12 July 2013

Potty train at 17 months? Talk amongst yourselves.

At Amazon: Baby Bjorn Potty Chair (affiliate link)
At Amazon: Baby Bjorn Potty Chair

Jennifer's 17 month-old son appears to be potty training himself. In fact, there isn't much "training" going on which is causing Jennifer some confusion as to how to proceed. Any advice for her? 

I hate to think of this as a "problem," but I am stumped.  I'm the mom of two boys (5 and 1).  The one year old is almost a year and a half old and through watching his older brother has developed a strong interest in going potty.  Like, all the time.  And he does it well.  

Thing is, I'm hesitating to potty train him.  He's only 17 months old!  He barely speaks in real words!

So my question is: Do I keep letting him train himself and keep him in diapers for the most part or go into full on potty training mode? Is there an in between?

I honestly think he'd be receptive to training, but I'm worried I'm being totally unrealistic about his ability to really be potty trained at such a young age.  For what it's worth, he's a bright kid, so I think cognitively he's "there."  I just can't get past trying to potty train a child who mostly speaks gibberish. (!)  This all may be moot if he potty trains himself, I realize.

Thanks for any helpful advice!

Isn't it amazing how different kids can be?

I remember something my husband said when one of my kids was doing something way off the normal developmental schedule: "The thing is, no one told the kid the schedule." The point is that every kid's internal clock and style of learning really do go at their own rates and in their own directions.

While I didn't have the experience with potty training Jennifer is having, I have gone through other developmental variations in my kids (that's putting it lightly). Looking back, things seemed to work best when I followed their lead rather than trying to direct too much.

So my gut says that since the little guy is into it and appears to be ready, why not show him more? It's not as if potty training needs to be "complete" on any sort of schedule, so progression doesn't need to go in a neat straight line.

It call all be very low key. Perhaps teaching him the words for "potty" and "diaper" (he probably understands more language than he can express) so you can begin talking about it as he goes along?

It may also help to know that in different cultures, potty training begins MUCH earlier. Many years ago I was visiting India, and my cousin's son had just turned one. They would keep him diaperless as he toddled around the house and then run him to the potty when he was ready to go. (It helped that the house had stone floors so the inevitable cleanups were a nonissue.)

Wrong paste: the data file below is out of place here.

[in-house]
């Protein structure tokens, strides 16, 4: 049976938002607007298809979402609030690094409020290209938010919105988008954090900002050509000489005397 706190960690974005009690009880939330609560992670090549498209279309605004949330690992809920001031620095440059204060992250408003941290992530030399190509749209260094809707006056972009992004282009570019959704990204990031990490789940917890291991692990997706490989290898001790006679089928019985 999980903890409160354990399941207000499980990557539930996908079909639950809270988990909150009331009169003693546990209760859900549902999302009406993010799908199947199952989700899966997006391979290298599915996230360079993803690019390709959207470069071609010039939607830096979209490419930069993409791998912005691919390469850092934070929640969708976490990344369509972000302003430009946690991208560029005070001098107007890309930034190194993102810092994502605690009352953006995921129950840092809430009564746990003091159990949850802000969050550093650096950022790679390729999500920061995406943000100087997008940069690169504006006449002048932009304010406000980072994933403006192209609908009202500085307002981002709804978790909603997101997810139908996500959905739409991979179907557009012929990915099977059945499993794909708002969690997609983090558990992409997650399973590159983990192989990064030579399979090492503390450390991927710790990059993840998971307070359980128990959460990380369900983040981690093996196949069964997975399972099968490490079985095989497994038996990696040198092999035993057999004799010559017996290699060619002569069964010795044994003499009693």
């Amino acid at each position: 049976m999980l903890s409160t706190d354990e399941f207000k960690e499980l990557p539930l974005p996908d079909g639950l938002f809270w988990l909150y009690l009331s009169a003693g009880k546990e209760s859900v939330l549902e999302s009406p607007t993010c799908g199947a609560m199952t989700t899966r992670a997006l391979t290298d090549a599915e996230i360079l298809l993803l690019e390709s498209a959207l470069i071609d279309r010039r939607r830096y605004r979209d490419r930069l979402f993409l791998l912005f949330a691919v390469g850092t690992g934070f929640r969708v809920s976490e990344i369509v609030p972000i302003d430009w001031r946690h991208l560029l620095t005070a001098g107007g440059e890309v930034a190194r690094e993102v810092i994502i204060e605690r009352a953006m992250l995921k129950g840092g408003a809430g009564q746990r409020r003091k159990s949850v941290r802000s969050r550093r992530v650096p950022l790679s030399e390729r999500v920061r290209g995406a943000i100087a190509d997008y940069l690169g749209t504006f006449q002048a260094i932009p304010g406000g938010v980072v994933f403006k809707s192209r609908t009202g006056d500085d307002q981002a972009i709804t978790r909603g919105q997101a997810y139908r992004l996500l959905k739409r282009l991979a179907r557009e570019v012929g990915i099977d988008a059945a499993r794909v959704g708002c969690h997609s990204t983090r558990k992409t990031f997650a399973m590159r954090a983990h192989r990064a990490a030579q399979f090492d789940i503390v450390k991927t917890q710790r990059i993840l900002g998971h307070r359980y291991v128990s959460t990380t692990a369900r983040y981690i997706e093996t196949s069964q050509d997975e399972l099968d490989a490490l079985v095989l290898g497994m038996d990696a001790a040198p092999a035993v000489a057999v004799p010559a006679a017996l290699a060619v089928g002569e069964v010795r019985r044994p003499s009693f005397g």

It was the most normal thing in the world, and he potty trained soon thereafter. I didn't have kids at the time so didn't pay attention to the details, but now I wish I had.

Please pitch in with your experiences. Who else has a kid who potty trained relatively early? Or for whom "following their lead" made sense? How did you proceed?

Jennifer: you might check out the many, many potty training tips we've got in the archives as well. Lots of great advice in the hacks and in the comments. Also, there are a bunch of encouraging comments about early potty training on the Facebook page.

Your comments

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I agree about teaching him the words for "potty" and "diaper." Maybe the signs would be useful too - he's at the age where sign language was really useful for us. You can look them up at http://www.aslpro.com/cgi-bin/aslpro/aslpro.cgi (look for "toilet" and "diaper"), or the Signing Time people have a DVD for potty training (http://www.signingtime.com/potty-time-dvd-music-cd). Your library might have it as well.

My kids (twin boys) started using the potty at around that age, or a little before. We noticed that they tended to poop every morning about 5-10 minutes after their morning milk so we decided "why not?" and put them on the potty and from that morning on they started using the potty for their morning movement. We'd put them on the potty a couple of times a day, read books, etc. and they really quickly caught on about what to do on there. There were no rewards or punishments or anything. We'd occasionally try them out in underpants/training pants, but they didn't really have the bladder control to stay dry-- one in particular would pee a little like 5 times an hour sometimes, which is common when bladders are still immature. Around 2 years they started staying dry between trips to the potty, and started doing much more self-initiating of trips to the potty. Around 26 months they stopped wearing diapers (except at night). It was great. They'd have occasional accidents, certainly more than a potty-trained 3.5 year old would, I'd bet, but still I'm glad I saved a years' worth of buying and dealing with diapers (times 2). Anyway, I totally assumed we'd wait until they were much older to "potty train,"-- we tend not to be on the super-achieving style of parenting or anything-- but I'm glad we didn't wait (also glad that we took a really mellow approach to this, despite the earlier timeline). Good luck! Oh, and I should say that my kids were not ahead on tons of milestones or anything at that age-- in fact one of them didn't walk until 17 months and didn't really say more than a couple of words until about 20 months. There is a book called "Diaper Free Before 3" which has some helpful info about early potty training (although the book is a little bit strident I did find it had some good practical advice). Good luck!